James is a story-teller. His wife was the first to hit me the textbook term for this: pathological lying. I like story-teller better. Then again, I don't have to rely on James for anything more than occasional inspiration and entertainment.
Oh, yes. He's inspiring, all right. The man's a genius. His encyclopedic mind and insight into history, world-events, politics, music, rare books, and on and on is phenomenal. It just takes a keen ear and a sense of humor to sort out the facts from the fiction. (I just gave myself away there. Anyone who knows me knows that therein lies my lust for life: the gonzo, mashed-potato mish-mosh of the real and the make-believe.)
James was the first person to tell me point-blank what the movie "The Matrix" later told with grandiose Hollywood flash: we're living in a dreamworld. There's a great throwaway pun in that movie that I bet most people missed. In the rain-soaked scene where Carrie Ann Moss and crew pick up Keanu Reeves and suck the anthropomorphic tracer bug out of his chest, the blonde calls him Coppertop. It's much later when Morpheus says "To the machines, Neo, you are nothing more than this," at which point he whips out a Duracell AA battery.
At the time, I was living in a shack behind the house James was renting. I was sitting in the living room of the main house where James was watching VH1's "Where are they now?" a show largely about rock stardom's short shelf life. Oddly, it was James' favorite show. I say oddly because James is himself a once-and-future great musician who never made the big time and is now about as far down the rabbit hole of obscurity as one can get. The show always depressed me. A writer's chance of making it great in this world is about as slim.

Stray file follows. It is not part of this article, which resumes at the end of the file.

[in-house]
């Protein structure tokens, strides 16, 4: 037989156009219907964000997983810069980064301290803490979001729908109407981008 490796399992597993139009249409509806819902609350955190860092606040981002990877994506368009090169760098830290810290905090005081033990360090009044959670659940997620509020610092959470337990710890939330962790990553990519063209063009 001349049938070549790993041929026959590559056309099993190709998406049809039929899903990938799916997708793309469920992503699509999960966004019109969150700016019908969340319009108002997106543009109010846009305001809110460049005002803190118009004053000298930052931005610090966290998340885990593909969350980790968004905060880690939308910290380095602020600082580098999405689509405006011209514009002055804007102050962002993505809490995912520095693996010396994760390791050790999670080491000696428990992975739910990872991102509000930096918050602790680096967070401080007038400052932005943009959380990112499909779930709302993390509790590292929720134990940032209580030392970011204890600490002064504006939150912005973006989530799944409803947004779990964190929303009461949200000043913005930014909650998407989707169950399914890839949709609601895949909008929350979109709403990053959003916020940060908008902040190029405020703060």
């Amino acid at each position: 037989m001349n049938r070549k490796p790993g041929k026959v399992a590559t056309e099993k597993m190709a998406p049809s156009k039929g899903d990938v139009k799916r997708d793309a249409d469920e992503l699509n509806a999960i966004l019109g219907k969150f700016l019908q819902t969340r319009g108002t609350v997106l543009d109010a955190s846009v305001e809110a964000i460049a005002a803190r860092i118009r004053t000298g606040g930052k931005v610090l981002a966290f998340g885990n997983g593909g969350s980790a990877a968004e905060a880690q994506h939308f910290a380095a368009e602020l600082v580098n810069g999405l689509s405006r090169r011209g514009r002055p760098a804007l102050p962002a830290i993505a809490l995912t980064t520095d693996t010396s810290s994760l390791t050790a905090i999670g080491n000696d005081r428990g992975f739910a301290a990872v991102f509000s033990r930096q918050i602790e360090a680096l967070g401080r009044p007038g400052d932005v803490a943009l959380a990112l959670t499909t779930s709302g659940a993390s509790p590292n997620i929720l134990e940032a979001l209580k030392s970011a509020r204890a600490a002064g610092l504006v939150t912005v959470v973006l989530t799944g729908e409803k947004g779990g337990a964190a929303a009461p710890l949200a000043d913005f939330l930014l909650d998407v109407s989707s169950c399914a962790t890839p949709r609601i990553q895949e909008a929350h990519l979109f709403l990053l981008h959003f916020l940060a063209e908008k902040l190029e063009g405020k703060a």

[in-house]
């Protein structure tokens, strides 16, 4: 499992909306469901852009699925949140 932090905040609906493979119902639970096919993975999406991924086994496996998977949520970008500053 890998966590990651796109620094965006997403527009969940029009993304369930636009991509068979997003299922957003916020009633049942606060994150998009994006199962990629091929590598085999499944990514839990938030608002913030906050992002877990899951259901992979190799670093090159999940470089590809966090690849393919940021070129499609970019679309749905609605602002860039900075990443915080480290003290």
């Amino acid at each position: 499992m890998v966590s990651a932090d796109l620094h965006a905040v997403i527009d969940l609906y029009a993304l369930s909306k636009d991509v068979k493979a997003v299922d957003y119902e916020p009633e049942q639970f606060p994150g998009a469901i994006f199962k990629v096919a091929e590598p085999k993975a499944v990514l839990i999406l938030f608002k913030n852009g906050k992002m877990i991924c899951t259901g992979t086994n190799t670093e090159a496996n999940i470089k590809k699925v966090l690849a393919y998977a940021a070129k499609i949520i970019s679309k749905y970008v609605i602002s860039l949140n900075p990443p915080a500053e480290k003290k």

Rolling about his 450 billionth hand-rolled cigarette, James looked up at me and said, "You realize that none of this real?" I responded with something lame like, "Oh, yeah?" and James continued in a chuckling, faux-German accent. "Oh, yahvoll! Vee are not liffing in za material vorld as you thsink!" A swig of Natural Light Ice later, and his normal voice returned. "Nope. This room, this floor, that TV, the couch you're sitting on, it's all an illusion devised to make you think you're happy and comfortable on this place called Earth. You wanna know where we really are right now?
Sometimes James can be a little too convincing in person. Not having the benefit of quite his massive daily intake of Klonipin to keep anxiety at bay, I wasn't sure I did want to know. There was some loser on TV from an 80's band called "Flock of Seagulls" babbling about his painfully brief taste of fame and his current job as a janitor. That didn't help. I braced myself and said "Okay. Where are we, James?"
"Well, actually, we're working in a salt mine on the Planet Climitia approximately 500 Light Years from the real planet Earth. Our slavelords here on Climitia created this illusion to keep us from going insane." Pinching the skin on his arm and then rapping his fist on the table, he said "Pretty convincing, isn't it?"
Well, you get the picture. That's James in a nutshell. But before I take you back to present day New Orleans and the speaker phone, a short note in defense of all Climitia sufferers. This story is not intended to aggravate your suffering. In fact, I just threw that in there because I can't remember the real name of James' slave planet. I do remember it started with "c" and rhymed with Climitia. Any resemblance to the real Climitia is purely coincidental.
[To Be Continued !]